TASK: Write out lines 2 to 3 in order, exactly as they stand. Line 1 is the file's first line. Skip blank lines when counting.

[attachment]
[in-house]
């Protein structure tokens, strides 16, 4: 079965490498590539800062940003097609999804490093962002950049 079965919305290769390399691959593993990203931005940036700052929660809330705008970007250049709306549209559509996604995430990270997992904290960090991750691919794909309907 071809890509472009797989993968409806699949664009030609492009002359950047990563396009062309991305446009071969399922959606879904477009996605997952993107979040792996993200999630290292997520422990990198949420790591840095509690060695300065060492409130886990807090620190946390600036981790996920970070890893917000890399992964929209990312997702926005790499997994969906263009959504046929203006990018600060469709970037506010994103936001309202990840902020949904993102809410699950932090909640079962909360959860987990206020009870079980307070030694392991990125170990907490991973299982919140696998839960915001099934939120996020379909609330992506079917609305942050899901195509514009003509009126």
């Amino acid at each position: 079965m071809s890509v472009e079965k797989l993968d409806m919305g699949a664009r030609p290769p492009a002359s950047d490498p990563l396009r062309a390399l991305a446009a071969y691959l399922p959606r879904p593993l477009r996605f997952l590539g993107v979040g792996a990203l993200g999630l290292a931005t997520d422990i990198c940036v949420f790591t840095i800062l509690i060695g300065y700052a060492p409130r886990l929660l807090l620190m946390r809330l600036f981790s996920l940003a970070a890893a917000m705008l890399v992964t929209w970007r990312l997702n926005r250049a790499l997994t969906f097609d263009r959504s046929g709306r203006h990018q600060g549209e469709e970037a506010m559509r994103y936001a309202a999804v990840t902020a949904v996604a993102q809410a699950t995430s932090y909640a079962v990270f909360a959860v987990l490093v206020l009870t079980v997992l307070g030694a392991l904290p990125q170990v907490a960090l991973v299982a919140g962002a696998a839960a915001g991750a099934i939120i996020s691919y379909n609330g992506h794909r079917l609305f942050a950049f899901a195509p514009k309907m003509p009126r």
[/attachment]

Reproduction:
């Protein structure tokens, strides 16, 4: 079965490498590539800062940003097609999804490093962002950049 079965919305290769390399691959593993990203931005940036700052929660809330705008970007250049709306549209559509996604995430990270997992904290960090991750691919794909309907 071809890509472009797989993968409806699949664009030609492009002359950047990563396009062309991305446009071969399922959606879904477009996605997952993107979040792996993200999630290292997520422990990198949420790591840095509690060695300065060492409130886990807090620190946390600036981790996920970070890893917000890399992964929209990312997702926005790499997994969906263009959504046929203006990018600060469709970037506010994103936001309202990840902020949904993102809410699950932090909640079962909360959860987990206020009870079980307070030694392991990125170990907490991973299982919140696998839960915001099934939120996020379909609330992506079917609305942050899901195509514009003509009126």
């Amino acid at each position: 079965m071809s890509v472009e079965k797989l993968d409806m919305g699949a664009r030609p290769p492009a002359s950047d490498p990563l396009r062309a390399l991305a446009a071969y691959l399922p959606r879904p593993l477009r996605f997952l590539g993107v979040g792996a990203l993200g999630l290292a931005t997520d422990i990198c940036v949420f790591t840095i800062l509690i060695g300065y700052a060492p409130r886990l929660l807090l620190m946390r809330l600036f981790s996920l940003a970070a890893a917000m705008l890399v992964t929209w970007r990312l997702n926005r250049a790499l997994t969906f097609d263009r959504s046929g709306r203006h990018q600060g549209e469709e970037a506010m559509r994103y936001a309202a999804v990840t902020a949904v996604a993102q809410a699950t995430s932090y909640a079962v990270f909360a959860v987990l490093v206020l009870t079980v997992l307070g030694a392991l904290p990125q170990v907490a960090l991973v299982a919140g962002a696998a839960a915001g991750a099934i939120i996020s691919y379909n609330g992506h794909r079917l609305f942050a950049f899901a195509p514009k309907m003509p009126r």